This belief that God is on the side of truth and justice comes down to us from the long tradition of our Christian faith. There is something at the very center of our faith which reminds us that Good Friday may reign for a day, but ultimately it must give way to the triumphant beat of the Easter drums. Evil may so shape events that Caesar will occupy a palace and Christ a cross, but one day that same Christ will rise up and split history into A.D. and B.C., so that even the life of Caesar must be dated by his name. So in Montgomery we can walk and never get weary, because we know that there will be a great camp meeting in the promised land of freedom and justice.

Clearly, King saw his work not only as merely grounded in Christianity, but as an extension of the work of Christ.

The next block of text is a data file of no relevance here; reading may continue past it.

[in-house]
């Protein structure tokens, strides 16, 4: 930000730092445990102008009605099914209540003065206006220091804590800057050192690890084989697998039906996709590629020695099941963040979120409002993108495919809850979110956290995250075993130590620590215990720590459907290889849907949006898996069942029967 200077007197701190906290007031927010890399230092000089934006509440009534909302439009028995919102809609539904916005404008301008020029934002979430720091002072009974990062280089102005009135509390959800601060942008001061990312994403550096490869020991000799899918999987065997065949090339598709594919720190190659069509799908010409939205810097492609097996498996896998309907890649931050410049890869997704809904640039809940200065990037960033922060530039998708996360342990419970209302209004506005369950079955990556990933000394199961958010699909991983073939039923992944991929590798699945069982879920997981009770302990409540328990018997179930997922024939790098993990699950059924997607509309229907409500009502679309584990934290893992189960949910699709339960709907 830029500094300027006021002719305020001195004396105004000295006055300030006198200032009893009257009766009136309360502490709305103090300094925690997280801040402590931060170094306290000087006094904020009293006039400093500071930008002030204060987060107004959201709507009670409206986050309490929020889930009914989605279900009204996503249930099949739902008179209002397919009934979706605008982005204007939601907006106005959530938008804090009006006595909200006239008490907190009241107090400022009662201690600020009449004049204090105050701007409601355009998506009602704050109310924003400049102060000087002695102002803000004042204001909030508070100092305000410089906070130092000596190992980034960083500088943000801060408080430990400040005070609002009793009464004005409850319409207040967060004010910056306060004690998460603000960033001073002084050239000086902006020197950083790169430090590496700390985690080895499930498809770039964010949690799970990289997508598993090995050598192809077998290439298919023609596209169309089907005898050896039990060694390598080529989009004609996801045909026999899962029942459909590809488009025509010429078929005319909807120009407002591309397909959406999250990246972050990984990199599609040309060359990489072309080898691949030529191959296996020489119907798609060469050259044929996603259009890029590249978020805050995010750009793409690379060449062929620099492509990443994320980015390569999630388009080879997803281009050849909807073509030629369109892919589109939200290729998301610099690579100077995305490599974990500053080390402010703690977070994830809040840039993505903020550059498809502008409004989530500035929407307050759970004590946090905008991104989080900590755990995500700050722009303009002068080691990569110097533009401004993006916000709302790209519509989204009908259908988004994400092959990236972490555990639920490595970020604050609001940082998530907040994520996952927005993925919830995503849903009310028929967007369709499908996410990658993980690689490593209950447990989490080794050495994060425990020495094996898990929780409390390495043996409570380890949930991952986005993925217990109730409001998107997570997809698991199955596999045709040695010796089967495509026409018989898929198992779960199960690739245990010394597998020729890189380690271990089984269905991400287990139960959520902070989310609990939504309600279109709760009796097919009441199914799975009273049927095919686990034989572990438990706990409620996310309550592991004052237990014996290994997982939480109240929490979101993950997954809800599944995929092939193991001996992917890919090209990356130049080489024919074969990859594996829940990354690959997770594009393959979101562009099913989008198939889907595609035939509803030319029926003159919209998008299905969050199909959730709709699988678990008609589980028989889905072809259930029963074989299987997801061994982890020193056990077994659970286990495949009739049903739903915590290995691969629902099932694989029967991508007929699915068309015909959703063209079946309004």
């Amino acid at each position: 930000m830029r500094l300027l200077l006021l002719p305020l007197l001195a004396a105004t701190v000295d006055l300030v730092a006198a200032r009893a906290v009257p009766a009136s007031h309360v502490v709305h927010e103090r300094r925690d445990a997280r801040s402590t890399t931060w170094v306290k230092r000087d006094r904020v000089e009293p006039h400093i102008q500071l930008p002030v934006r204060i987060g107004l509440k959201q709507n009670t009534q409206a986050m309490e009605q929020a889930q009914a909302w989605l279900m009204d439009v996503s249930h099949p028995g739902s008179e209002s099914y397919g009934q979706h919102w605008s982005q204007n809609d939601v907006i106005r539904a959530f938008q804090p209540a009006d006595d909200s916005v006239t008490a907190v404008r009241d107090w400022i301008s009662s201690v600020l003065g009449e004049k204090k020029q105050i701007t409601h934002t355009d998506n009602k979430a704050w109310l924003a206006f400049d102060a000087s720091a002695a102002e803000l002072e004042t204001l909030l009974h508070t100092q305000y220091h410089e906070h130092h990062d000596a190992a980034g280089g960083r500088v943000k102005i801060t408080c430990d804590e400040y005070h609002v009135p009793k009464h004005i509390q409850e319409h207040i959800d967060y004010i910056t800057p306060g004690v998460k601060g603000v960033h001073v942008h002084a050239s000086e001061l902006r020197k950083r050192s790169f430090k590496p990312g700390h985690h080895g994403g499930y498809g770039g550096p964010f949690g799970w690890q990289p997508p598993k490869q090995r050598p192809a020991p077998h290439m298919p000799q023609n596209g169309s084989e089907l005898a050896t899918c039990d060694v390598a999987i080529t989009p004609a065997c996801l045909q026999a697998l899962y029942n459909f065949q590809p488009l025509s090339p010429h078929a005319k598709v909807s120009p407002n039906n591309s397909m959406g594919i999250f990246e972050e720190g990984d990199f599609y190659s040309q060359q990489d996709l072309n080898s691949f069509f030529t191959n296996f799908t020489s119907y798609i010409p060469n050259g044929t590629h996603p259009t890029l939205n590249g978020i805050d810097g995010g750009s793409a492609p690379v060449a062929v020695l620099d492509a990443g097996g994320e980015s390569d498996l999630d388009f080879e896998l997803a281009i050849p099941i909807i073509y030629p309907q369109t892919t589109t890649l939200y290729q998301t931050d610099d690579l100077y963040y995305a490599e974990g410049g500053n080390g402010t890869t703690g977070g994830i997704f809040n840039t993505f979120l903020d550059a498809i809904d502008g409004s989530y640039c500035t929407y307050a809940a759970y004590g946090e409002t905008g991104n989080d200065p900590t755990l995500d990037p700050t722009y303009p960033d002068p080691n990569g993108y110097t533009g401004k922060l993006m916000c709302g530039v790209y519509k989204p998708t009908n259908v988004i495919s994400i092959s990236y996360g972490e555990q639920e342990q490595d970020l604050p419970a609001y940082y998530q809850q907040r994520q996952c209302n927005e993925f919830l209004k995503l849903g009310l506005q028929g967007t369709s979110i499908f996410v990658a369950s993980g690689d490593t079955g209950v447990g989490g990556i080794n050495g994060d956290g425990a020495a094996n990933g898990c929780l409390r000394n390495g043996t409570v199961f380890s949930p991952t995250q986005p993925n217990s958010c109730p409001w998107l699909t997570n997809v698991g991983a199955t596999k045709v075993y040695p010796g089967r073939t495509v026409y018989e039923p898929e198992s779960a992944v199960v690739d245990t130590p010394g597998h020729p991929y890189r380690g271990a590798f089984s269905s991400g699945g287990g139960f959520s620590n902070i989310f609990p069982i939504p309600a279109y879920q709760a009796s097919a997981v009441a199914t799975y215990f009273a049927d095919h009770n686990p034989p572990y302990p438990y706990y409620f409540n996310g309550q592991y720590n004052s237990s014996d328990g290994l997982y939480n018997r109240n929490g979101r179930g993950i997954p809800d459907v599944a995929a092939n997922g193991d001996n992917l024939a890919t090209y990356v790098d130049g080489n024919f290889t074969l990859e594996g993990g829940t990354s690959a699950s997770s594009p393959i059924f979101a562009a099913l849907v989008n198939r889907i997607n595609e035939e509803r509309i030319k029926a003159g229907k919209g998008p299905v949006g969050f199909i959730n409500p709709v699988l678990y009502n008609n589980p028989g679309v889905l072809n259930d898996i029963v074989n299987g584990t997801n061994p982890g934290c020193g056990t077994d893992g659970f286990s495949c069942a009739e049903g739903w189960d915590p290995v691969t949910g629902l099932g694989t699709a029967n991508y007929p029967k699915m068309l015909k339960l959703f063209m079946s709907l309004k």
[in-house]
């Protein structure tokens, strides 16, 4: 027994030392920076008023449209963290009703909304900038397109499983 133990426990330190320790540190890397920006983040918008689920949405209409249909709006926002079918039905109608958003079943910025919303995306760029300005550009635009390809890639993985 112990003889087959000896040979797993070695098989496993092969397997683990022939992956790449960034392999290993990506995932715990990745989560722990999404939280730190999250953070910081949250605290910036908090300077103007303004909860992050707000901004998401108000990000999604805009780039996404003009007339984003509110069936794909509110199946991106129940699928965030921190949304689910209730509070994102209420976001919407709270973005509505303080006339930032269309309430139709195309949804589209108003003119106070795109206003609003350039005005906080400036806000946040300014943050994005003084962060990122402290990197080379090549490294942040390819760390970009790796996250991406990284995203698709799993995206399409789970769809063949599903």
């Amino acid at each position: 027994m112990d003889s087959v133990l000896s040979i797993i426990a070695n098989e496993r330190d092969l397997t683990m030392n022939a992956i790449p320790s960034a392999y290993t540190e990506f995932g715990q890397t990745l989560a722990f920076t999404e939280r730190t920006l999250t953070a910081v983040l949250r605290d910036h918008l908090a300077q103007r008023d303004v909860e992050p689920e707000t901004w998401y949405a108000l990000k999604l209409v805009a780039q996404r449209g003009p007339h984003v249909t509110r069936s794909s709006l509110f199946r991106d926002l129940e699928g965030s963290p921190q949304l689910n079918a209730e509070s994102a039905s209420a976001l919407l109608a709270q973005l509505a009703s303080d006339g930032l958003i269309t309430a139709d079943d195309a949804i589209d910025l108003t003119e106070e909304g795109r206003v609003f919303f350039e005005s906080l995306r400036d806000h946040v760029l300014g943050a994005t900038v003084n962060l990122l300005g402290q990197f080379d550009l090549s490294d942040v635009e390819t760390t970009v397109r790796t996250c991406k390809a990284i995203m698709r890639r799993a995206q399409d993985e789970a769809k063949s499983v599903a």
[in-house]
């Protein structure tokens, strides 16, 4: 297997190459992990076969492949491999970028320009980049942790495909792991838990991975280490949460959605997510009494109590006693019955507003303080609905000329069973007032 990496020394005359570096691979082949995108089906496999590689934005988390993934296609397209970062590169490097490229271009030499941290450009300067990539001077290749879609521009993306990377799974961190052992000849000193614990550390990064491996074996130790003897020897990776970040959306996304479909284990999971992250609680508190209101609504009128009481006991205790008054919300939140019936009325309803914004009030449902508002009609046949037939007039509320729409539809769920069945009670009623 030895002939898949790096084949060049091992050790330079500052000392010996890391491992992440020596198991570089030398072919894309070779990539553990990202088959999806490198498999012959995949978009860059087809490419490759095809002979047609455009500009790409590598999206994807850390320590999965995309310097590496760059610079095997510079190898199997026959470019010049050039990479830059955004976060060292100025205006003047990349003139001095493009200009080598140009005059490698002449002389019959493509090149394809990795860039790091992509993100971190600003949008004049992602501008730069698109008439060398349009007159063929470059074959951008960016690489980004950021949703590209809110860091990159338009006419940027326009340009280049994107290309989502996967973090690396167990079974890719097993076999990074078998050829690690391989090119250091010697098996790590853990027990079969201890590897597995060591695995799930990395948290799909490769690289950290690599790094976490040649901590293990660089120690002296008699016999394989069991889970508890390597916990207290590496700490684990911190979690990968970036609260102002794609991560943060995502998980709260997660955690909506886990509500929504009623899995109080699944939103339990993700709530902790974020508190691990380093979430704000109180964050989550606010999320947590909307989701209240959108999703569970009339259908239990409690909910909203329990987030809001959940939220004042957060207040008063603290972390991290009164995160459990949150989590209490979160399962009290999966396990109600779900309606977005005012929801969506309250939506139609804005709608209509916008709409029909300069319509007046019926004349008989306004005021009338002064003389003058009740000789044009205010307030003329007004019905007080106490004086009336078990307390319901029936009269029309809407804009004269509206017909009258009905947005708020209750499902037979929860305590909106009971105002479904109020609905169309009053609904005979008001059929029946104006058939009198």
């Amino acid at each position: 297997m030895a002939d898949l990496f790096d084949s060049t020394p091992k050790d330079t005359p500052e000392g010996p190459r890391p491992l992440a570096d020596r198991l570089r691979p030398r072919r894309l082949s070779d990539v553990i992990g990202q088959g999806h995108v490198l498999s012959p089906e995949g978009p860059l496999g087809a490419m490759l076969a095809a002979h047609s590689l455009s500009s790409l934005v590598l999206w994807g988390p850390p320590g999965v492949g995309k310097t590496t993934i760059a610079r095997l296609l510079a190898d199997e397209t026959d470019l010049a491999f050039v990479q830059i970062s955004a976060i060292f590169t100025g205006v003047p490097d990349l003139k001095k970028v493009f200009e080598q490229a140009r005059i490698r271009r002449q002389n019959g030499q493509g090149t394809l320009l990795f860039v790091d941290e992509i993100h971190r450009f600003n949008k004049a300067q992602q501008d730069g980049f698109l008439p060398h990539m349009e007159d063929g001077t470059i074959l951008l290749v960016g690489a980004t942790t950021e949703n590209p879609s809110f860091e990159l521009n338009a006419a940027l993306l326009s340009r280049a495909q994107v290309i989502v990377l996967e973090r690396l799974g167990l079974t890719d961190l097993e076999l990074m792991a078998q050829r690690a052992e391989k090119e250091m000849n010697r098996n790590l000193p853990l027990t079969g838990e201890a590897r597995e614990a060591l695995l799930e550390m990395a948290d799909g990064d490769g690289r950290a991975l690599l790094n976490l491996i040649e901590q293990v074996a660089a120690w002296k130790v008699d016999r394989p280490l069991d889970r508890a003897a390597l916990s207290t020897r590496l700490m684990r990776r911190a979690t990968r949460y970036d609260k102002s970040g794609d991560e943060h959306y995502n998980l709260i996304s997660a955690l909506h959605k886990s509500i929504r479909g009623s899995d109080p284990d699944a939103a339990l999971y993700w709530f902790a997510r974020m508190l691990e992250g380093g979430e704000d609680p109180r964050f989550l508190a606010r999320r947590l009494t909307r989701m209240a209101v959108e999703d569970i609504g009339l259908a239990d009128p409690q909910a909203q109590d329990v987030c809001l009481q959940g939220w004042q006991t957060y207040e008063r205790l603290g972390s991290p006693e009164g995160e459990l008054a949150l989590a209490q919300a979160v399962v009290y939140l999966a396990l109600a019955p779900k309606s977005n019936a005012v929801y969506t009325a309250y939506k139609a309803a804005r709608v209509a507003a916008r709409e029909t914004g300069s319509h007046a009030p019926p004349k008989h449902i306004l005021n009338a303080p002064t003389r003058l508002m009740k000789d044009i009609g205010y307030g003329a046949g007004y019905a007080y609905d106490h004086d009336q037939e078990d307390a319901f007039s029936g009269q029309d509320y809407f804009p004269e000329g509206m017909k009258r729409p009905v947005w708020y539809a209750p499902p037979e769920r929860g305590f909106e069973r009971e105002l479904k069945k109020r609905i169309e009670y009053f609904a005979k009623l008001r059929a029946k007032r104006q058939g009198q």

Third, beyond having the conceptual resources to recognize injustice and the will to engage that injustice, King desired an outcome motivated by Christianity. All too often in the world history, the pattern has been that the oppressed rise up violently to overthrow the powerful elite. The result is just a change of oppressors due to the abiding resentment of one group for the other. The Good News of Christianity is that humans and God can be reconciled to one another. The Christian worldview paints a picture of rebellious humans locked in conflict with God. However, in his letter to the Roman church, St. Paul says, “[W]hile we were God’s enemies, we were reconciled to him through the death of his Son,” and further, “[W]e will boast in God through our Lord Jesus Christ, through whom we have received reconciliation” (Rom 5:10-11). Instead of the destruction that God could have brought on humans, He chose to expose our evil through the cross of Christ, overcome it by the resurrection, and bring reconciliation through his grace. King desired that the outcome of his struggle be that whites and blacks were reconciled to each other. The sit-ins, boycotts, incarcerations, etc., were all inspired by the cross: just as the cross exposed the depth of evil in the human heart such that humanity was willing to murder the Son of God, King’s goal was to expose the injustices of the system by voluntarily suffering those injustices. King wanted to awaken a sense of shame in the white person, not for revenge, but that the white person might turn away from evil and pursue a life of peace and justice hand-in-hand with the black person.